So while it might take more time to get through security, once onboard at least I can go back to my favorite thing to do on a long transcon flight, whittling wood. I can see it now…..”Hey, look there’s Minnesota Fats in 32C . I’m going over and introduce myself and see if I can trade him my wood carving of Janet Napolitano’s head in return for some tips on how to play a better game of 9 Ball.”
An article in yesterday’s New York Post referenced a research report conducted by Airfare Watchdog.com. Now before I go further in describing the report’s findings, I feel it fair to add that Airfare Watchdog.com is not some government agency or non-profit that is tracking airfares for empirical reasons or to monitor injustice in the world of airline pricing. Rather, it is a cleverly named OTA. But hey, they have passengers and asked 1,000 of them some questions and then turned the answers into a research report that got noticed by CarryingOn and probably many others, so good for them.
Putting the source of the research aside for the moment, I thought it would be fun to conjure up what would happen if airlines actually starting selling this service. If as suggested in the survey, 1 in 6 travelers would be willing to pay more to exit the plane faster (10% said they would pay $10, 3% would pay $20, and another 3% an unspecified amount), the US Airlines would generate over $790Million annually in ancillary revenue. That’s a lot of dough and almost as much as the US Government will save under ObamaCare in one year (I’m sure some of you can sense the skepticism in that analogy, but I couldn’t help myself having just celebrated our country’s Independence Day).
But before the industry starts debating whether this new GOF Fare (Get Off First, because we do love our acronyms) can be sold in the GDS’s, let’s consider a few things. Having often wondered how I would fare in the fictitious Olympic event “Airport Steeplechase” as I dodged, weaved, and sprinted from Gate B27 to Gate E3 to make a connection, I asked myself if I would have paid an extra $10 bucks to get a head start. Given I’ve missed my fair share of connections, and been put through the “reaccomodation” process, a process by the way, that I liken to being paroled from prison, I would pay the $10.
Now before you say “no way I would pay”, reflect a bit on your worst missed connection and the likely reaccomodation process you encountered….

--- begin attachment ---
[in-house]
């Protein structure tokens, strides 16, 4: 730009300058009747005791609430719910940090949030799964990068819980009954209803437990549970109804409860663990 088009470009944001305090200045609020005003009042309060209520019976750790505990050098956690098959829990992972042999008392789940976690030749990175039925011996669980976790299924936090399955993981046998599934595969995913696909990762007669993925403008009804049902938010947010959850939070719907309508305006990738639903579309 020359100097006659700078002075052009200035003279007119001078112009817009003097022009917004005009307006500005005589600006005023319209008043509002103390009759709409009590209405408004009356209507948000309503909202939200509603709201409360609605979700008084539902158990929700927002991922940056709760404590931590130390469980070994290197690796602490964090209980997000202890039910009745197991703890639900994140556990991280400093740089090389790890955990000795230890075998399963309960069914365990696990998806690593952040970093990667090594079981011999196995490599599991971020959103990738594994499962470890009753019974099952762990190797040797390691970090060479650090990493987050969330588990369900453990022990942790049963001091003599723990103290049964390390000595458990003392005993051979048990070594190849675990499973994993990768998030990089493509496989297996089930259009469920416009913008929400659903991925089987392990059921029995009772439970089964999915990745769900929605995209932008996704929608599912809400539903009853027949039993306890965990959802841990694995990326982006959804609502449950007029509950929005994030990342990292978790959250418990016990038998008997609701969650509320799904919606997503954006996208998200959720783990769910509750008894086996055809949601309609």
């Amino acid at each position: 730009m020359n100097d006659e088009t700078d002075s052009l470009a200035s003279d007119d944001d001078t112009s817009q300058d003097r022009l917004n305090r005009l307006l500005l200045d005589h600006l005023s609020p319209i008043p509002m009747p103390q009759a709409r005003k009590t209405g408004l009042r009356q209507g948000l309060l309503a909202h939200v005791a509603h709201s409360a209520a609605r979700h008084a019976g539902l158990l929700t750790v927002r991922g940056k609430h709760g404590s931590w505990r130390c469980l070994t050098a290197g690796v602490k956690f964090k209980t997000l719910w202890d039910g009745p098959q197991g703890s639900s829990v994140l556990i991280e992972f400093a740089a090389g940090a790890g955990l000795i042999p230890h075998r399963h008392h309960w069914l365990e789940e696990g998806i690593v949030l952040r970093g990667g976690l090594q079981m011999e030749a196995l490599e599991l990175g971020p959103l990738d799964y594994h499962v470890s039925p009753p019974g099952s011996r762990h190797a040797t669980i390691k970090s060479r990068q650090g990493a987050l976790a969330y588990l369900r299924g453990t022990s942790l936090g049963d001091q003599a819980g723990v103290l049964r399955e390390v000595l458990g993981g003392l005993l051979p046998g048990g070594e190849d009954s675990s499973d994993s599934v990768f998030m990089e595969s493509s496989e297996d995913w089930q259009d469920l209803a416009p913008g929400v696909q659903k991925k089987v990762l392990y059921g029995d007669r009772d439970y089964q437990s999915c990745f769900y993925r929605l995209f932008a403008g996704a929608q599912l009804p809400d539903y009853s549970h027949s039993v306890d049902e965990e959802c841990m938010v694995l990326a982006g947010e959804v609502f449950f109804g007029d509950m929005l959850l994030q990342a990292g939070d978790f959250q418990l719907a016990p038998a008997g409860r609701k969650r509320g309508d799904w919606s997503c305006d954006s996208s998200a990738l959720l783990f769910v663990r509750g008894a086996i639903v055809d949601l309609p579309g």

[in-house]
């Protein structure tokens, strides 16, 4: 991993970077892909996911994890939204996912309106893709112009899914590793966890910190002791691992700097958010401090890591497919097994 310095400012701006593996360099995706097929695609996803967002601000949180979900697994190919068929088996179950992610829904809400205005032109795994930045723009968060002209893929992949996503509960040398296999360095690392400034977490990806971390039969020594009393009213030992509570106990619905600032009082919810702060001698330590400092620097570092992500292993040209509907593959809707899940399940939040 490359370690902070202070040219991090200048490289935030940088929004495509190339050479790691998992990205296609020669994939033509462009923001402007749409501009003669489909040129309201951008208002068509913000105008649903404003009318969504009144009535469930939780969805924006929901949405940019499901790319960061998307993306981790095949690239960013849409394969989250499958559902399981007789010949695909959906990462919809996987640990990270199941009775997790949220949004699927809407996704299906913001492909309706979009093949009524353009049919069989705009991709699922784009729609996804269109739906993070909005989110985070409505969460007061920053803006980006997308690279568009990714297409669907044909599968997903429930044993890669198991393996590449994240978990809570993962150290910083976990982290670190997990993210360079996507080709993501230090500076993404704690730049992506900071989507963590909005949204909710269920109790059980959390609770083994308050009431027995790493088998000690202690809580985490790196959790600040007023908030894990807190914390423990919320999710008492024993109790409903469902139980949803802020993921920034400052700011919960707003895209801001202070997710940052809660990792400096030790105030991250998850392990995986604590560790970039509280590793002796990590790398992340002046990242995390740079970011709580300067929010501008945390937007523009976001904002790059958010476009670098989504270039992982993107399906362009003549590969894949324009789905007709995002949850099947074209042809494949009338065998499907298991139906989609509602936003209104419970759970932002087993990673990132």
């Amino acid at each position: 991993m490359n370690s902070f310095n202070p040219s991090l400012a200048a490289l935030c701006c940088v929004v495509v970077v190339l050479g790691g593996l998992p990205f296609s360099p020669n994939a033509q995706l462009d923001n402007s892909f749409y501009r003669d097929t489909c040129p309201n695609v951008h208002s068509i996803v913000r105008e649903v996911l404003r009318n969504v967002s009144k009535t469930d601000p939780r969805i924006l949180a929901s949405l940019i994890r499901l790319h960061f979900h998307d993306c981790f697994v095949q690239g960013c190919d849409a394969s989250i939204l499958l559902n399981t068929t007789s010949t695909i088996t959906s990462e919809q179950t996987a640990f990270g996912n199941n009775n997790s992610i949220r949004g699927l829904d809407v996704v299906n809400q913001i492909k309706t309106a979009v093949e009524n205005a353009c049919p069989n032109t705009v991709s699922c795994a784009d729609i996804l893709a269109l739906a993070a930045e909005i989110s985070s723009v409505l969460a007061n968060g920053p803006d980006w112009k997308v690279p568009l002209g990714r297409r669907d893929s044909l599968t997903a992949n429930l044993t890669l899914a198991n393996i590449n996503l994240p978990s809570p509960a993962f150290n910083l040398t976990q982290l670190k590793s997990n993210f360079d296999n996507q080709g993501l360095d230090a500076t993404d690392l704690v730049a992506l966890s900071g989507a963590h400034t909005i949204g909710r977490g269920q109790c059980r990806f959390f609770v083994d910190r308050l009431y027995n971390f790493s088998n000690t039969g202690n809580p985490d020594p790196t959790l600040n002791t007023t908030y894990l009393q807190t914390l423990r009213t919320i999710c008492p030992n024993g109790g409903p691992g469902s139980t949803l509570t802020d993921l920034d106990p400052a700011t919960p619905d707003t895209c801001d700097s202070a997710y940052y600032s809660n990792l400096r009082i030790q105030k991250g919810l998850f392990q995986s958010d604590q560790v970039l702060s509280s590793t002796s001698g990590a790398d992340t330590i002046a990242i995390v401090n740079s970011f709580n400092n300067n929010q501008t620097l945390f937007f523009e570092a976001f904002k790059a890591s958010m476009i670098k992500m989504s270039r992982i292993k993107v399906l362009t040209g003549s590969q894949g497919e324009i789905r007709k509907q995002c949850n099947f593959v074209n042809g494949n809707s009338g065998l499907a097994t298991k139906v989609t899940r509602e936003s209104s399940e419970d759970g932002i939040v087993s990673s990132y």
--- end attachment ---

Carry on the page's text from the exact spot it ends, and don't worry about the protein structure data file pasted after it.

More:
”Sir, you will have to wait your turn, all these other people in front of you also need our help”, which was followed by,
“Sir, we are working as fast as we can…you will simply have to wait your turn”, only eventually to hear an hour later,
“Sir, I’m sorry but the only thing we have for you is a connection tomorrow morning, and no, there are no hotel rooms available in the area”.
So you would probably pay the $10 too, but before our airline friends start salivating at the prospects of all that new revenue, they might want to consider the practical aspects as well. In previous posts we’ve talked about the boarding process and how complicated and unruly it has become, but in the case of getting on a plane at least you have referees (in the form of gate agents), a bigger playing field (the boarding area), and some easily identified rules (your boarding pass for one), that help control the process somewhat.
Now envision yourself onboard a packed 757 and having paid the $10 to get sprung from jail (aka the middle seat in Row 38) faster. Now think about an announcement that goes something like this, “ladies and gentleman, certain individuals onboard have paid for the privilege or exiting first, so I would like the rest of you to sit in your seats while they do that.” I envision everything from looks of confusion, to stares of hatred, followed by a host of people who didn’t listen, barely understand English, or choose to ignore the announcement, getting up and into their overhead retrieval routine, thus impeding your sprint to the exit. And what if you don’t end up getting off first after having paid for the privilege? Is your money refunded? Is there an arbitrator that rules on such things (“sir, you might not have been first per se, but you were in the first “wave” to exit, so technically we complied with the rules of carriage as outlined by IATA, ARC, the DOJ, EU, and Kevin Mitchell”). I can just see the mayhem in the aisles, the Tweets on Twitter, and the status changes on Facebook to something like “still in line”, or “just ripped off by the airlines”.